And having-gone-forth him out of the boat . . .
The genitive absolute occurs rarely in Mark’s source material (5 times), but much more frequently in his redactional glue (24 times). Pryke explains:
The fact that most of these genitive absolutes are to be found opening the pericope, and that their subject matter is chronological or topographical or comments on the ‘progress of the gospel’, as well as the literary nature of the genitive absolute, suggest that the editor is opening his pericope with a linking phrase, and thus developing material which was originally without time or place references, so as to make of it a continuous narrative.In the view of Pryke and all other redaction and form critics, Mark’s source material consisted of some combination of oral and written tradition. Mark created the first narrative gospel from these scattered traditions, which, if they were written down at all, looked a lot like the Gospel of Thomas or the hypothetical sayings gospel, “Q.” That is to say, the community of believers collected brief snippets of events, sermons, sayings, etc., which in themselves rarely contained any reference to time or place.
A few examples will illustrate the function of the construction.
4:35, commencing a new section, reads — ‘That day, when evening came . . . ‘;
5:2 — ‘When He came out of the boat . . . ‘;
5:21 — ‘When Jesus had crossed over in the boat . . . ‘;
5:35 — ‘While He was still speaking, they came . . . ‘;
6:2 — ‘And when the sabbath came He began to teach . . . ‘;
6:54 — ‘And when they disembarked from the boat . . . ‘;
8:1 — ‘In those days the multitude again being great, and having nothing to eat, . . . ‘;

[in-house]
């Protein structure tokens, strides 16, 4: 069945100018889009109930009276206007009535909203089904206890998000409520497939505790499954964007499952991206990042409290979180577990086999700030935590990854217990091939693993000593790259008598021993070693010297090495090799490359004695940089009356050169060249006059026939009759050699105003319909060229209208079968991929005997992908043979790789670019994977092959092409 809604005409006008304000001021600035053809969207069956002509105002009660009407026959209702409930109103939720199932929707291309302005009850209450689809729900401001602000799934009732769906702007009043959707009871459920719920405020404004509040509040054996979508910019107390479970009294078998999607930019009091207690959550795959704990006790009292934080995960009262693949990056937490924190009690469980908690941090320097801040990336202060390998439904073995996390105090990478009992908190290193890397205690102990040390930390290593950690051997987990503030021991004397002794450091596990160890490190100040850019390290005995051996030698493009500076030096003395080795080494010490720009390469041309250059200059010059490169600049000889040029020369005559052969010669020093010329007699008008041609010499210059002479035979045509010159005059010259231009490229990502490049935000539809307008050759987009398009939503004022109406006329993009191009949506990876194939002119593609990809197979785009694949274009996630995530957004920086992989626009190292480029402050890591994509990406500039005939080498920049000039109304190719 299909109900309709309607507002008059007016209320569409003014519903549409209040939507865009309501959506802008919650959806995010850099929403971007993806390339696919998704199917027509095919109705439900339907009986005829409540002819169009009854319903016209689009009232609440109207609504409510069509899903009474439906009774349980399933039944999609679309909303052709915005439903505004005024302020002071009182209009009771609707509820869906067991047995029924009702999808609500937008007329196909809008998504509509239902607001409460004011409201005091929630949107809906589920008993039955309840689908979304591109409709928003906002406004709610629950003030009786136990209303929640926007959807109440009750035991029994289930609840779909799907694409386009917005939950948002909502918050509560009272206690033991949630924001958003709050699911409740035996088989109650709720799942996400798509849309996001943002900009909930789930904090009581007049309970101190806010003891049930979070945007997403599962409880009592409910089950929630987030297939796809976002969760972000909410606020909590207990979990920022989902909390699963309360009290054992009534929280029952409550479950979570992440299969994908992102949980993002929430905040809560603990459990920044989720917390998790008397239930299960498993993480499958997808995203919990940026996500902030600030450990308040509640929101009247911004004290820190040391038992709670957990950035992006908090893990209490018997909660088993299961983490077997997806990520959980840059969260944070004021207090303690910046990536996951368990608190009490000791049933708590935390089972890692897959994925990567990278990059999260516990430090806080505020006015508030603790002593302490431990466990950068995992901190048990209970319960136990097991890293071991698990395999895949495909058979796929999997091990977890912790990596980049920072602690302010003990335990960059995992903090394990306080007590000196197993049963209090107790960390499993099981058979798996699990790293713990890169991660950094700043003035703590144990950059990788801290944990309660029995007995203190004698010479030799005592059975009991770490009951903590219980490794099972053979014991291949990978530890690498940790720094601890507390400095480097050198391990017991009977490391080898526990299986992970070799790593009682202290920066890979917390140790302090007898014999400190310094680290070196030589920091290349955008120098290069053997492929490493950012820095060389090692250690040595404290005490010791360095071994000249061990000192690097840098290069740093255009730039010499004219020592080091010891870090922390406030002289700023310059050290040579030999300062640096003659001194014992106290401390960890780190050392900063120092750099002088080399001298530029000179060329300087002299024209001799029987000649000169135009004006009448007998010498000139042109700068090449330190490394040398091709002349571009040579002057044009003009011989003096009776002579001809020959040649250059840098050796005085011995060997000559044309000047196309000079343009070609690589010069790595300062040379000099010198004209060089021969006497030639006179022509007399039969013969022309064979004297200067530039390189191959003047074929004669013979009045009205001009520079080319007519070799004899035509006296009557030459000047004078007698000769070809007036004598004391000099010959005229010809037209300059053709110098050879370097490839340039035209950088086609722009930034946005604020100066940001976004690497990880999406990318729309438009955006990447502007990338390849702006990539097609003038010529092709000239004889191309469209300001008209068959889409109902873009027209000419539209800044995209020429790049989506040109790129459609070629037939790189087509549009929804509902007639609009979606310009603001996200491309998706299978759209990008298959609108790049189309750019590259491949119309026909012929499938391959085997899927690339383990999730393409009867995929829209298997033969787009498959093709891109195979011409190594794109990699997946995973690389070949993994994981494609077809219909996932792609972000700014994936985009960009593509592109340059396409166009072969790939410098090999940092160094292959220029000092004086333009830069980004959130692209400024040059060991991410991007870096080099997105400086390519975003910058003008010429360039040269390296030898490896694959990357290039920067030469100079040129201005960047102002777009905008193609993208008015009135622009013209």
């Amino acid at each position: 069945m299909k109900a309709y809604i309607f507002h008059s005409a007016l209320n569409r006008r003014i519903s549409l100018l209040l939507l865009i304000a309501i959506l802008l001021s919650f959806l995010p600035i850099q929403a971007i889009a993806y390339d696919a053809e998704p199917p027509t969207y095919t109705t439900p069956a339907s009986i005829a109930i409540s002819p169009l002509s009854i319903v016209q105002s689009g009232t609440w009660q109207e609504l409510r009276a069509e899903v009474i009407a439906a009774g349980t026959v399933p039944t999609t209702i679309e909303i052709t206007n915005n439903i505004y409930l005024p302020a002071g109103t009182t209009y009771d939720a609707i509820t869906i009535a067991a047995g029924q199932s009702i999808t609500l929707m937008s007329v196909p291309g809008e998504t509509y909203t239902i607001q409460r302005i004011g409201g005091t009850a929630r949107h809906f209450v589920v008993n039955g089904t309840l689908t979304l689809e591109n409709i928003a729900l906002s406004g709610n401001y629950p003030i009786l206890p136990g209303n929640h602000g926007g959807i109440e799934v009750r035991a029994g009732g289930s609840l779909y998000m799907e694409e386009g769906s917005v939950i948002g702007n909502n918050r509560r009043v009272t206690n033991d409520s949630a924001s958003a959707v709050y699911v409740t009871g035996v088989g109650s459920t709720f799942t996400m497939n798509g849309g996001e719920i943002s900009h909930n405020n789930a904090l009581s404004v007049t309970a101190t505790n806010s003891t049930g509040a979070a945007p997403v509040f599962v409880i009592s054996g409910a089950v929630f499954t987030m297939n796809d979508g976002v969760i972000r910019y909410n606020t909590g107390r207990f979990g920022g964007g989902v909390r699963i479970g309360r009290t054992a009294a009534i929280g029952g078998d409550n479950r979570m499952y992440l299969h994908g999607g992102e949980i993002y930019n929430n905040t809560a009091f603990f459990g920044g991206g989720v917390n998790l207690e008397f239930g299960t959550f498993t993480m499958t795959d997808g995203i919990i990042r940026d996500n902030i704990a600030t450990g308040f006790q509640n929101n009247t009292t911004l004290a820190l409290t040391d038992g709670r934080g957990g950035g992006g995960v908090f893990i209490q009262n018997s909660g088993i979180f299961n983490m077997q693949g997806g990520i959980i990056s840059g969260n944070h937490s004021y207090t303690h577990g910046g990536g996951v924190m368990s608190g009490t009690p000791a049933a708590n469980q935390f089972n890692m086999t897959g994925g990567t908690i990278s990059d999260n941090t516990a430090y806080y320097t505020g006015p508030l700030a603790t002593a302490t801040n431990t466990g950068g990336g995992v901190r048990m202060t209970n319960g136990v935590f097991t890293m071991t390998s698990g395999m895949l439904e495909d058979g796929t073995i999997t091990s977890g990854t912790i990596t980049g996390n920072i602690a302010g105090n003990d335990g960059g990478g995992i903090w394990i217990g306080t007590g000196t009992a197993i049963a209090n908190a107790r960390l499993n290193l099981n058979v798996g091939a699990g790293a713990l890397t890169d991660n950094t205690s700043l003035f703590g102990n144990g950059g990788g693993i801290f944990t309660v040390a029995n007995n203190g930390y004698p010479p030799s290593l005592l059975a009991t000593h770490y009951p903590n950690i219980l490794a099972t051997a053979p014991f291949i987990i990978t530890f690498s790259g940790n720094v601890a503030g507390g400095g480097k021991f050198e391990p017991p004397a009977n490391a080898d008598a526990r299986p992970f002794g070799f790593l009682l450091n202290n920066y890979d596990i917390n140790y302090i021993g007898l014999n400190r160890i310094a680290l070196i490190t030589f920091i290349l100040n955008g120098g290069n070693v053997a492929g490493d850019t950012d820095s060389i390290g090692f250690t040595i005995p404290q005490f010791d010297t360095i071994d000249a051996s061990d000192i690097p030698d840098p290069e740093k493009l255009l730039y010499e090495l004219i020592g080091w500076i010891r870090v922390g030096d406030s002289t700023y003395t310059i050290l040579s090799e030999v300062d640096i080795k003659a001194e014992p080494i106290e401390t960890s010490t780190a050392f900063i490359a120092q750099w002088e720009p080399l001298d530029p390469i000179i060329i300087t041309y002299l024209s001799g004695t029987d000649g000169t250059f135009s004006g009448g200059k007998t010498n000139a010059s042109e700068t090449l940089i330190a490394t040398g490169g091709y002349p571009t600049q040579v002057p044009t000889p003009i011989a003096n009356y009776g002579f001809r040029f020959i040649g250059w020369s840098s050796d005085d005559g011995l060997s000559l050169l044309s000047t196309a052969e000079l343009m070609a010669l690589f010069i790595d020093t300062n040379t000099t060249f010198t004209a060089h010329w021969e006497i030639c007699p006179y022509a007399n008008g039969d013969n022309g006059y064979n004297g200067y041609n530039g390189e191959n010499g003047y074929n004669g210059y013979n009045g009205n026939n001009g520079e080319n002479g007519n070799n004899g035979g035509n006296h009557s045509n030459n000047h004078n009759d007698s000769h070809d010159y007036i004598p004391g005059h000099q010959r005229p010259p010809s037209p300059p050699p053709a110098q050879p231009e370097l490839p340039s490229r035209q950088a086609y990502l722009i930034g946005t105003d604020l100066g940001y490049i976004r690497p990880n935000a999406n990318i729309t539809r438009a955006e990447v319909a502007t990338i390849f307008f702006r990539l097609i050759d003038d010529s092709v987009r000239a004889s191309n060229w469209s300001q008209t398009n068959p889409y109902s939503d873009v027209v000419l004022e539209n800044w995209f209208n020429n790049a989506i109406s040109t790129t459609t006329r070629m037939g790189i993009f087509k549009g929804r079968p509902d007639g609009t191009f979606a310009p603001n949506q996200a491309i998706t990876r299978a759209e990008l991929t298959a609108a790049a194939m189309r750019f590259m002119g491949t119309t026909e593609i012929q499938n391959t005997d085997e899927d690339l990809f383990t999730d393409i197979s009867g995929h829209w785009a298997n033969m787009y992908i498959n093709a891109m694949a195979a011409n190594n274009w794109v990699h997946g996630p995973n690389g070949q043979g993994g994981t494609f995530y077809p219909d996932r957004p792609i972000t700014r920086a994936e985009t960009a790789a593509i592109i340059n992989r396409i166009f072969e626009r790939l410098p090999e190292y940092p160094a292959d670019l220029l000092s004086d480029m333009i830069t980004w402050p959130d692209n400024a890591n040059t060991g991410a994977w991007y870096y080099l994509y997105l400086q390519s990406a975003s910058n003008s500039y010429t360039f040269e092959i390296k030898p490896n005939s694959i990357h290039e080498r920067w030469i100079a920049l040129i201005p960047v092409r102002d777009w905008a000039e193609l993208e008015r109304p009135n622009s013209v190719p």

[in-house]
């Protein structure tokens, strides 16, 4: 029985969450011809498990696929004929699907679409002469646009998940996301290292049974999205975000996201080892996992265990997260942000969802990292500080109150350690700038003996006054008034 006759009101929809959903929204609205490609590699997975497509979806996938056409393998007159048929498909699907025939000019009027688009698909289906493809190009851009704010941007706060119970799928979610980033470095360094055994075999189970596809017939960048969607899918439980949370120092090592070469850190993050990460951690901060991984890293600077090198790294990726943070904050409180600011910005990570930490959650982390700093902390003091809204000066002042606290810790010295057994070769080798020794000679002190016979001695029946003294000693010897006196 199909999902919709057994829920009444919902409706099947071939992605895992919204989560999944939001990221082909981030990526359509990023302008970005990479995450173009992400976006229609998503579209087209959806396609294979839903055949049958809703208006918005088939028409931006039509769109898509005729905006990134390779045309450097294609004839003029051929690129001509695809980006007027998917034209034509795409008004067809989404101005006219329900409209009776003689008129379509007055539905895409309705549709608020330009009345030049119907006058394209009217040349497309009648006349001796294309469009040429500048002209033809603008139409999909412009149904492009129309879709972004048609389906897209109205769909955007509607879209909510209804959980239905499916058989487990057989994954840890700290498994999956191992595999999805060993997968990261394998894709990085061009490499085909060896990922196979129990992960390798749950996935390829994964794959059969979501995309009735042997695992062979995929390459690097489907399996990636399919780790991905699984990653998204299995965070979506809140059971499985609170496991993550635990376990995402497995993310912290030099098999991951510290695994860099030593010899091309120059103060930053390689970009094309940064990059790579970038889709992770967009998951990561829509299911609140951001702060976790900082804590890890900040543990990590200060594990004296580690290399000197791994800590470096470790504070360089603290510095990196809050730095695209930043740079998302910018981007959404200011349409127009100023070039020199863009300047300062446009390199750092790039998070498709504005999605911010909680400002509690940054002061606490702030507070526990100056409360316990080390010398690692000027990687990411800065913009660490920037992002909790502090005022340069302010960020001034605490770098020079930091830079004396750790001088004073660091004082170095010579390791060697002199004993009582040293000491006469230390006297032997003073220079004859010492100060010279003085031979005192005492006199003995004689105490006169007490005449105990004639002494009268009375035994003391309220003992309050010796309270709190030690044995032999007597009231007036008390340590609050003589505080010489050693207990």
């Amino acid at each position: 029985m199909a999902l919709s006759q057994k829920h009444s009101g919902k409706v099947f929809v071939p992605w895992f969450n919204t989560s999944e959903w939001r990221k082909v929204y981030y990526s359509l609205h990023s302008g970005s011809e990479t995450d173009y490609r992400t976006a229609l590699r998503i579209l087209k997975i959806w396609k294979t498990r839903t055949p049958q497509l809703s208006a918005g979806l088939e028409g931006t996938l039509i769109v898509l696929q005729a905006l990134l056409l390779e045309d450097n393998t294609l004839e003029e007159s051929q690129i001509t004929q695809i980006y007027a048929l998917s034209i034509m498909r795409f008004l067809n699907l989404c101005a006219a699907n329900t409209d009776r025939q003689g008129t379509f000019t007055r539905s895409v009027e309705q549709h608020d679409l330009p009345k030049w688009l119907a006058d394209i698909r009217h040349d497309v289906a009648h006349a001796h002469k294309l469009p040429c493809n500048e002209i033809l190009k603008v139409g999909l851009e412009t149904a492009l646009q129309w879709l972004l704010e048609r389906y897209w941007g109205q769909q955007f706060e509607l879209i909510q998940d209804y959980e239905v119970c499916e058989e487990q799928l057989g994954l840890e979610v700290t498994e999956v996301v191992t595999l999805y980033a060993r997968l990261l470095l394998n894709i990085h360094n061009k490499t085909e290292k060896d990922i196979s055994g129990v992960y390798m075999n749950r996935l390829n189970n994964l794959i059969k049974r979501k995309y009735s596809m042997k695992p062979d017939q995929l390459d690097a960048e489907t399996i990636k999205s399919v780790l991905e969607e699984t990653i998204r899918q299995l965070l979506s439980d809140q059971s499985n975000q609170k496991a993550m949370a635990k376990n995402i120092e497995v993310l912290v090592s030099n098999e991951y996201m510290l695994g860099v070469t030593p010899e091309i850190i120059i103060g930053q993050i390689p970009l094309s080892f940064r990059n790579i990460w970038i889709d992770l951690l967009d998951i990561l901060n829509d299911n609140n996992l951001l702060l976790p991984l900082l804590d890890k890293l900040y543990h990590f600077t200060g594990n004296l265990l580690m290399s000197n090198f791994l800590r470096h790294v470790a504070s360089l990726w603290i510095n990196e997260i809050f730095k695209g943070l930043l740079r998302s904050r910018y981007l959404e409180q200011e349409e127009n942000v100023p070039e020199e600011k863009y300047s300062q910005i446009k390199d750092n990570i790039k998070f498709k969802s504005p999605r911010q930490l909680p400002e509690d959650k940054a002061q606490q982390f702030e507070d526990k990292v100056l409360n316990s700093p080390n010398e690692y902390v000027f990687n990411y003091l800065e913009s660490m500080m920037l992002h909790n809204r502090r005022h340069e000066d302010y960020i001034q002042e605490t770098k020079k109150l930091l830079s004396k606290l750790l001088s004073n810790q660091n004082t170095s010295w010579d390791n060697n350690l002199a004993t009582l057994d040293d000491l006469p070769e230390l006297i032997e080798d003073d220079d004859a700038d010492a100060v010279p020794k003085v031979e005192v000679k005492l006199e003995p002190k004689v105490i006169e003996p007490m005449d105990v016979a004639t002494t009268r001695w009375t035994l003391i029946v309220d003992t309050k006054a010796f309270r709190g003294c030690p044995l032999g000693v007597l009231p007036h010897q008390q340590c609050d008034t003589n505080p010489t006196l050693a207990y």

9:9 — ‘On their way down the mountain, . . .’;
10:17 — ‘And as He was going forth for His journey . . . ‘;
10:46 — ‘And as He was going forth to Jericho, and His disciples and much people . . .’;
11:12 — ‘And on the morrow when they came out from Bethany . . .’;
11:27 — ‘And in the temple as He was walking about, there . . .’;
13:1 — ‘And as He was going out of the temple . . .’;
13:3 — ‘And as He was sitting on the Mount of Olives over against the temple . . .’;
14:3 — ‘And when He was in Bethany in the house of Simon the leper, as He lay at table . . .’;
14:17 — ‘And when it was evening . . .’;
14:22 — ‘And as they were eating . . .’;
14:43 — ‘And forthwith, as He was still speaking . . .’;
14:66 — ‘And whilst Peter is below . . .’;
15:42 — ‘And when it was already evening, since it was the preparation . . . ‘
All these short clauses, constructed in the participial genitive absolute, link the previous pericope to the new section which originally existed independently of them, their presence being superfluous to the story, and their only raison d’être to move on the ‘Gospel’ narration with a semblance of time and place. (Pryke 1978, pp. 62-63, bold emphasis and reformatting mine)